Sunday, 26 September, 2021

Involve public to deal with dengue

Dengue fever arrived in Bangladesh, way back in the 90s, from some distant African shores. In the initial years, though the number of infections were fewer, death seemed almost inevitable due to our lack of experience in dealing with it. Dengue was a novel mosquito borne disease in Bangladesh during the end of the last century. Does the scenario sound familiar?

Well, diseases in this and coming centuries are not going to remain within artificially drawn human borders of cities or nation-states. Containing new diseases within limited time and space will be ever more difficult. But with each arising situation, the human ability to handle more difficult and ever new problems will also increase over time.

When the public does nothing themselves, but only sit and criticise the administration for not doing enough to solve a problem, is actually a problem in itself. For example, take the mosquito borne diseases like dengue and malaria, spreading increasingly every monsoon, year after year. If the public were more active in keeping their surroundings clean then it wouldn’t have gotten so bad with each passing year!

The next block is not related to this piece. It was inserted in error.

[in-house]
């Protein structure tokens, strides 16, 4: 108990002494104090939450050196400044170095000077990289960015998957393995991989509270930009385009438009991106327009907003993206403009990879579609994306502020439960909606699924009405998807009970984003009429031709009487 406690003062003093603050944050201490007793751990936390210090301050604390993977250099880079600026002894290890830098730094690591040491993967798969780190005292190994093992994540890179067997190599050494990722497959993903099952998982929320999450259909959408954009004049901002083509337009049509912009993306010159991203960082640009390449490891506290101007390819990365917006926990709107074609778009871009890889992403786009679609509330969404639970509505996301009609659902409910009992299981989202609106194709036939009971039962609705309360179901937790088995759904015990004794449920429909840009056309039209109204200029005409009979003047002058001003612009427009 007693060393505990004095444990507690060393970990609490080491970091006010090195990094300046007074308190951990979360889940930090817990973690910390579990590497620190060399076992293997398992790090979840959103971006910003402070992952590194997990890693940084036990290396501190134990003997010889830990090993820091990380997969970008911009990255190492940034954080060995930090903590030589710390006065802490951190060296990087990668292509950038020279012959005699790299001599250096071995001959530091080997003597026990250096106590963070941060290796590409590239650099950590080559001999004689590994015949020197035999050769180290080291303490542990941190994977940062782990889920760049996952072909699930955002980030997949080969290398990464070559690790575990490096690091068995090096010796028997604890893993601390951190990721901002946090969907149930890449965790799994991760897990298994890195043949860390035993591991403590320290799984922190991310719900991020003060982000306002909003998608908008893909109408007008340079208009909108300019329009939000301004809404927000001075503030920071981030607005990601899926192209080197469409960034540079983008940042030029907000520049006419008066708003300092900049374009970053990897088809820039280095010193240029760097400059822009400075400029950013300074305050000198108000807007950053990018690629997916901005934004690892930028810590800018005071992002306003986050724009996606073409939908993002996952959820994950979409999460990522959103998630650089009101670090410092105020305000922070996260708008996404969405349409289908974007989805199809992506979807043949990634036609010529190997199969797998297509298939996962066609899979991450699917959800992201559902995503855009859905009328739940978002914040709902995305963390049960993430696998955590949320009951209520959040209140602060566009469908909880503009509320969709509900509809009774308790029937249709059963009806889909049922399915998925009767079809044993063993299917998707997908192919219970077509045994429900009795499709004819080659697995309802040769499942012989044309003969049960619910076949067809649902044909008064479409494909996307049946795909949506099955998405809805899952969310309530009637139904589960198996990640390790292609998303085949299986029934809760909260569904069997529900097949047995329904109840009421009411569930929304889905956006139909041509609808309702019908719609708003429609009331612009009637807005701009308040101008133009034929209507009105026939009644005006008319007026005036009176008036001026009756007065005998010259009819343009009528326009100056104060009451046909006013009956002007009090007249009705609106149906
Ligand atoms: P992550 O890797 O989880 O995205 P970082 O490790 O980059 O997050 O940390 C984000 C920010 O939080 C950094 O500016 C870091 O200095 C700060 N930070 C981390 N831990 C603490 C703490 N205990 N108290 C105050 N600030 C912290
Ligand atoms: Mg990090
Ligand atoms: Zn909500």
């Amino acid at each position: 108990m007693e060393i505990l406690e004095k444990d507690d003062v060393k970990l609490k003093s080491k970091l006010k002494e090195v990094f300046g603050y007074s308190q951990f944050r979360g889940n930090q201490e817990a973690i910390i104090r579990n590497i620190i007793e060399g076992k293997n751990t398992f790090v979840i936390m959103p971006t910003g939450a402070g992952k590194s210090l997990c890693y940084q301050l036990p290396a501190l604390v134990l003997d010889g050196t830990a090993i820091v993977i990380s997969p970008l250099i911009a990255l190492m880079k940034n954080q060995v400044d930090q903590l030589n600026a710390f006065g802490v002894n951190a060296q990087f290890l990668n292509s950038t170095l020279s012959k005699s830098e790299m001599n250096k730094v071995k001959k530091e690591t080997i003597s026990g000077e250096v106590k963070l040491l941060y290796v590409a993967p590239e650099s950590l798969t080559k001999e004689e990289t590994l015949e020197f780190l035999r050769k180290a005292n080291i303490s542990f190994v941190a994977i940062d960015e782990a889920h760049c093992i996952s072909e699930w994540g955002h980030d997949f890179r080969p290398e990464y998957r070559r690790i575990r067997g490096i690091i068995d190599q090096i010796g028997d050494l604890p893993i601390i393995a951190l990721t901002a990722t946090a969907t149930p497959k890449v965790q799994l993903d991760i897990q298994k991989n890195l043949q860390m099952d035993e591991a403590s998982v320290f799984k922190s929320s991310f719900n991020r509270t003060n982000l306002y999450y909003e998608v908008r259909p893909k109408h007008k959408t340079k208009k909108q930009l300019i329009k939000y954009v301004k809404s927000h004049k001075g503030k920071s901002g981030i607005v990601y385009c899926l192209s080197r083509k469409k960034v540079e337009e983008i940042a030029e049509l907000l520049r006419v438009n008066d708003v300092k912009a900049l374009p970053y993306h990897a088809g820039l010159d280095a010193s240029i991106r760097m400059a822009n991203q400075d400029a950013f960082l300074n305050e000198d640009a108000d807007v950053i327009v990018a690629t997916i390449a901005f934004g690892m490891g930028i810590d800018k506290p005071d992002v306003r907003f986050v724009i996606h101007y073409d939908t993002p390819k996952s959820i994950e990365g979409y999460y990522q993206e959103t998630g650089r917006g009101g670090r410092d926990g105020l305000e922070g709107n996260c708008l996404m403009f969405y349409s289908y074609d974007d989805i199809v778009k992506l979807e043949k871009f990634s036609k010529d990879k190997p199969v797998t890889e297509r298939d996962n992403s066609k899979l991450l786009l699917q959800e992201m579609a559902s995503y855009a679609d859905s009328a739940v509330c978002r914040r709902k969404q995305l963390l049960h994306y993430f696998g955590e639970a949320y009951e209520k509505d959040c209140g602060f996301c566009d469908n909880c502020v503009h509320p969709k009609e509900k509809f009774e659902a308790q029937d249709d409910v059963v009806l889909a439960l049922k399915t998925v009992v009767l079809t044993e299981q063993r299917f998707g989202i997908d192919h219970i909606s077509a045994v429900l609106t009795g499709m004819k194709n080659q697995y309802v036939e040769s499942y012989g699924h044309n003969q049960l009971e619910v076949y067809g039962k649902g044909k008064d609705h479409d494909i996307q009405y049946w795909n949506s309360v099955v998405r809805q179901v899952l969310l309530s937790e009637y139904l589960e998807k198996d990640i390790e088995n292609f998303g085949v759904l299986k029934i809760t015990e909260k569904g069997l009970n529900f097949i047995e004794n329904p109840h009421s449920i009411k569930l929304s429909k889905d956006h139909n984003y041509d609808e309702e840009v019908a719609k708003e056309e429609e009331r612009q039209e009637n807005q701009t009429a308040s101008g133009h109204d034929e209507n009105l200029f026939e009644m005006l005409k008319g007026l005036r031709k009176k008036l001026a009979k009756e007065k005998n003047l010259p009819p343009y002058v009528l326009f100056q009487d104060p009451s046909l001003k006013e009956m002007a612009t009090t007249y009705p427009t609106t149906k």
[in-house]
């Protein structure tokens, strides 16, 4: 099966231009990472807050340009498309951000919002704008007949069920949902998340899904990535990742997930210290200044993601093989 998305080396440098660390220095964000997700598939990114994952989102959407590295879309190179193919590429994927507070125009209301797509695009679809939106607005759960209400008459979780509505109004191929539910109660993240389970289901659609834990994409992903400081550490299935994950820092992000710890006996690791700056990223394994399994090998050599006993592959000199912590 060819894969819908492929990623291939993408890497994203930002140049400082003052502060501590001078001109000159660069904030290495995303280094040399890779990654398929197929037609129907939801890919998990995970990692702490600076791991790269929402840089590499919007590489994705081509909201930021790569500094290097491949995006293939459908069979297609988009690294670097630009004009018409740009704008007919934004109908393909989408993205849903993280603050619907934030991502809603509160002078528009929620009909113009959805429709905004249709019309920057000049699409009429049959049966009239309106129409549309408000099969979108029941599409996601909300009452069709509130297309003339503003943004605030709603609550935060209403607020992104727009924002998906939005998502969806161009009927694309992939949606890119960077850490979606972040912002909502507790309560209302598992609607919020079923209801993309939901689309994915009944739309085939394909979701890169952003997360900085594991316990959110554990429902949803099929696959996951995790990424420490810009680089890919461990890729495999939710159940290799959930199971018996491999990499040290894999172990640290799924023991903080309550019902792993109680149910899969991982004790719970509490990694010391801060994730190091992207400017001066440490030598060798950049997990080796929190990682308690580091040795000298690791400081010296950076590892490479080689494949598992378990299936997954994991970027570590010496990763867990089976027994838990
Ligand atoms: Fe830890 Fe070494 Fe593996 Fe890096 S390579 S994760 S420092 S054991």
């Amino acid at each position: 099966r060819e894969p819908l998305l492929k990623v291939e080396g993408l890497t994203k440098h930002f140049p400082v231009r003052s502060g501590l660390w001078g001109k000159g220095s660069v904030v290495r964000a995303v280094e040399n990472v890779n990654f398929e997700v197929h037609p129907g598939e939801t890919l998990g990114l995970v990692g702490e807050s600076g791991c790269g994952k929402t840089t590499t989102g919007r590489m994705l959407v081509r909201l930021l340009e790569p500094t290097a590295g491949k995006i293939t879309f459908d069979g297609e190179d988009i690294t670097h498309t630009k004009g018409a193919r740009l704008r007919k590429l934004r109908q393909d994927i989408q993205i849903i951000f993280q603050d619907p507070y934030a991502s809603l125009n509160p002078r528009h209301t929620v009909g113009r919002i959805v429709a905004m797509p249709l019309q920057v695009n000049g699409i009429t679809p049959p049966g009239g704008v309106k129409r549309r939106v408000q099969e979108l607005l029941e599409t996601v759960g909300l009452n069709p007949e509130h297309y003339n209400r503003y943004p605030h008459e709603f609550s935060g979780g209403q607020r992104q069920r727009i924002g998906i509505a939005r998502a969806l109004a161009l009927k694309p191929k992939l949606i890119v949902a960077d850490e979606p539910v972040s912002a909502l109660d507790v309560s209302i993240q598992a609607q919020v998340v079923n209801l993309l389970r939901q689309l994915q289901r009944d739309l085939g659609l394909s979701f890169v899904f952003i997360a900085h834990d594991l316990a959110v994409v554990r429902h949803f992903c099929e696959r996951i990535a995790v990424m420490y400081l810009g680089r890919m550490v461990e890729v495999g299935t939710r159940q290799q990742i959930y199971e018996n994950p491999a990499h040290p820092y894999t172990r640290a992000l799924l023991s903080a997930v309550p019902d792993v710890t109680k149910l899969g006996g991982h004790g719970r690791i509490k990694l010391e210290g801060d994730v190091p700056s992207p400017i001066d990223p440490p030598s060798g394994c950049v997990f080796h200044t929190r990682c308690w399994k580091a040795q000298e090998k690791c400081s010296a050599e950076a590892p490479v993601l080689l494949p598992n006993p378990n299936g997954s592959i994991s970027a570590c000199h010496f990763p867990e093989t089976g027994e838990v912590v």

People in administration do not have super powers to do and undo everything. On the other hand, the public, greater in number and having a wider scope, really have the power to move mountains if they set their hearts on it. The teeming millions can do a lot, but they must be motivated to do so by selfless inspiring leadership from amongst them.

The elders of a locality or someone whom people look up to or who inspire them may take up leadership roles in the community. By involving members of the public they can help carry out massive drives for cleaning surroundings, clearing water bodies and generally get people involved in various activities beneficial to their community.

Involving people in community activities like anti-dengue drives will make them own the efforts and the results instead of making it the responsibility of others. Let’s draw a simile between parents and citizens. Can parents do for other children even half of what they do for their own? In this question lies the answer to all the problems of the world. Most citizens of Dhaka are domestic migrants, having deeper feelings for their homesteads left behind. It may arouse a greater sense of belonging when people get involved in community activities!